"...we should pass over all biographies of 'the good and the great,' while we search carefully the slight records of wretches who died in prison, in Bedlam, or upon the gallows."
~Edgar Allan Poe

Wednesday, January 31, 2018

Newspaper Clipping of the Day

This cheery little tale comes from the "[Maysville] Evening Bulletin," February 10, 1894:
It's a cold day when Vanceburg's newspaper correspondent can't scare up a special. Tho following is his latest, and he asserts that its truth is vouched for by his informant.

He says: "Dr. C. H. Dyer, who lived in Fleming County, near tho Lewis County line, and who was well-known throughout this section of the State as a very noted 'root and herb' doctor, died some six weeks ago and was buried at his home, near Muse Mills, Fleming County.

"A few days ago a pack of hungry dogs were discovered digging with might and main in the doctor's grave. They were driven away but returned as soon as the men left, and re-began their digging and howling. The friends of the deceased doctor, becoming anxious to know just what the dogs were after, concluded to take the body up. They did so, but what was their astonishment, when, on opening the coffin, they found, not the body of the venerable doctor, but a 200 pound hog, nicely rolled up in a winding sheet, waiting for Gabriel to toot his horn, when he would walk out and claim the doctor's share in the glories that await him at the final resurrection of the just.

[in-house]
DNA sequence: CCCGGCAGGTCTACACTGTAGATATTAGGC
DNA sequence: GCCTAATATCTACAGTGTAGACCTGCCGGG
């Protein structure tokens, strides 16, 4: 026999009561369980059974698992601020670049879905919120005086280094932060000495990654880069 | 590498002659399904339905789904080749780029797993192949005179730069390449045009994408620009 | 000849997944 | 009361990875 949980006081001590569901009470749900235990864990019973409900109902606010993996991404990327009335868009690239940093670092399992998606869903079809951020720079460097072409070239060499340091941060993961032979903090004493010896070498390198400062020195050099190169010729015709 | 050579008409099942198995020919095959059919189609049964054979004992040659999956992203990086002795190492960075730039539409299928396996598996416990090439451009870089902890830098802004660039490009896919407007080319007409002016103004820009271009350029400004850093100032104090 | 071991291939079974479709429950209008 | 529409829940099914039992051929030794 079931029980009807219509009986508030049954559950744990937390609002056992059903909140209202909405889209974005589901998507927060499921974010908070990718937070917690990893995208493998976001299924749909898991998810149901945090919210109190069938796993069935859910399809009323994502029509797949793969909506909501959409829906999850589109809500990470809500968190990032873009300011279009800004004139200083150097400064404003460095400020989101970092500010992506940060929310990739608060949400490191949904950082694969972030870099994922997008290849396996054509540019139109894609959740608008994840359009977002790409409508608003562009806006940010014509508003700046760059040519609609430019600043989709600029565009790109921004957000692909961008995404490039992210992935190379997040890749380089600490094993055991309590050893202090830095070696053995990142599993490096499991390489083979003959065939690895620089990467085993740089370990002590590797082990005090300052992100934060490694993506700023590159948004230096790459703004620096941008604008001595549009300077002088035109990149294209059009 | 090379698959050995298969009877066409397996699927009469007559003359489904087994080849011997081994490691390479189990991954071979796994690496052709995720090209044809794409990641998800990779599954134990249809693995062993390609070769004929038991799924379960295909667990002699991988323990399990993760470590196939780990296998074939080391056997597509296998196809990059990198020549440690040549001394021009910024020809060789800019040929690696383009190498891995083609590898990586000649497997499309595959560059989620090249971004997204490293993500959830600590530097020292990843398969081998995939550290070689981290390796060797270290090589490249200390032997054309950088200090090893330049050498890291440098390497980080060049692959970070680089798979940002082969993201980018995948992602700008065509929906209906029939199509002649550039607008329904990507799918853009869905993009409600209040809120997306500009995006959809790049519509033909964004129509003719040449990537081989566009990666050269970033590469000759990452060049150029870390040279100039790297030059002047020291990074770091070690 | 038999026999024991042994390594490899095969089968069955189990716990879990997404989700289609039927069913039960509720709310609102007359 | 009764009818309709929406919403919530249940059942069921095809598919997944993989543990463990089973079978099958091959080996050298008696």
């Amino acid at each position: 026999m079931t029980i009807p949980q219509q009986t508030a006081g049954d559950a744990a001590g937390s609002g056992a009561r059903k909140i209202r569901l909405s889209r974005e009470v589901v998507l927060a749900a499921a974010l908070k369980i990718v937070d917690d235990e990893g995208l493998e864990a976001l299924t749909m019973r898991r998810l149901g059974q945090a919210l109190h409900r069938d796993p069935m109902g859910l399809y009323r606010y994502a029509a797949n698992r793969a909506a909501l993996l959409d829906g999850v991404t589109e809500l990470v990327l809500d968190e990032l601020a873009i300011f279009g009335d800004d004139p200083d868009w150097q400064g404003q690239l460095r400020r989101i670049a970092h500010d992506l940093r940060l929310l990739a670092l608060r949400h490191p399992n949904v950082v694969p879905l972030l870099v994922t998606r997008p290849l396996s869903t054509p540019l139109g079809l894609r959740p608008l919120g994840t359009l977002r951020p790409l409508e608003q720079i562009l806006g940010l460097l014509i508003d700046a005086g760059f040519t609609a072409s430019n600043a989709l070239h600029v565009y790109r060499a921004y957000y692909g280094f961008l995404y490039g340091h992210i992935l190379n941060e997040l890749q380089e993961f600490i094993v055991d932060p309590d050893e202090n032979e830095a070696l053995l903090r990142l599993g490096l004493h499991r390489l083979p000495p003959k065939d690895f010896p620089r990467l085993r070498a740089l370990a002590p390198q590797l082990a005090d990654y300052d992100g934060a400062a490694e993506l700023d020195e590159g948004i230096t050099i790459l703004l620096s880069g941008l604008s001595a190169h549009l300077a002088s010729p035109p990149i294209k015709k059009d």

"The conclusion of the natives as to how this transformation came about is, that as the doctor was not above suspicion suspicion from a moral standpoint, the Lord had changed his mortal remains into those of a hog. The case is a very remarkable one, viewed from any stand point."
I certainly won't argue with that last remark.


  1. Once again, I feel that journalists in those days (or any day, really) don't always take news seriously...

  2. "they found, not the body of the venerable doctor, but a 200 pound hog,"

    Ain't nothing as dangerous as an undead were-pig.


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